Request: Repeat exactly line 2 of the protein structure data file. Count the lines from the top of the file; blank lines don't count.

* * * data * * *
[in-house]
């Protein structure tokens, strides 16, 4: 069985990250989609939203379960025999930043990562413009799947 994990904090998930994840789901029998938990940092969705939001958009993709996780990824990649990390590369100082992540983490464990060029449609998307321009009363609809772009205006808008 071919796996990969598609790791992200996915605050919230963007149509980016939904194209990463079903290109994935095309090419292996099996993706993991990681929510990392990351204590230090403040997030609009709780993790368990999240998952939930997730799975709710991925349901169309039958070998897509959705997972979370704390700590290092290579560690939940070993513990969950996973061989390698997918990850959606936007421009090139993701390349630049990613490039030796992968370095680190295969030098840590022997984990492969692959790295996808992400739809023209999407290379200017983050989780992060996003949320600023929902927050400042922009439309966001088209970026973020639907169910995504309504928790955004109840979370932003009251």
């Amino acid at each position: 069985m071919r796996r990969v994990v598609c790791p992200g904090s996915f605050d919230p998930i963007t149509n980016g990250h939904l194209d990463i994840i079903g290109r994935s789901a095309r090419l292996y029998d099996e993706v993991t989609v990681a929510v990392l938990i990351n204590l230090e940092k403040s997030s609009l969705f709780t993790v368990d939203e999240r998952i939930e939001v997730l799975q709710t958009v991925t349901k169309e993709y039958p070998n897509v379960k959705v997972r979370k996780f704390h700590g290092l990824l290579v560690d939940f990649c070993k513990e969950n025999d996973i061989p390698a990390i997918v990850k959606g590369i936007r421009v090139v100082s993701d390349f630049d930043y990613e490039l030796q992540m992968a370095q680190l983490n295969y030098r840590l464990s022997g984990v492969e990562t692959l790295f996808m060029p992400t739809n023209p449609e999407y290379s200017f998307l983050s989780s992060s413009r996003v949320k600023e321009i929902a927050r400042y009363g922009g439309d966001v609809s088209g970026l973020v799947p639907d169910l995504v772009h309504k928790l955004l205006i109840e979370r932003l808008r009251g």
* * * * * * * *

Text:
């Protein structure tokens, strides 16, 4: 069985990250989609939203379960025999930043990562413009799947 994990904090998930994840789901029998938990940092969705939001958009993709996780990824990649990390590369100082992540983490464990060029449609998307321009009363609809772009205006808008 071919796996990969598609790791992200996915605050919230963007149509980016939904194209990463079903290109994935095309090419292996099996993706993991990681929510990392990351204590230090403040997030609009709780993790368990999240998952939930997730799975709710991925349901169309039958070998897509959705997972979370704390700590290092290579560690939940070993513990969950996973061989390698997918990850959606936007421009090139993701390349630049990613490039030796992968370095680190295969030098840590022997984990492969692959790295996808992400739809023209999407290379200017983050989780992060996003949320600023929902927050400042922009439309966001088209970026973020639907169910995504309504928790955004109840979370932003009251």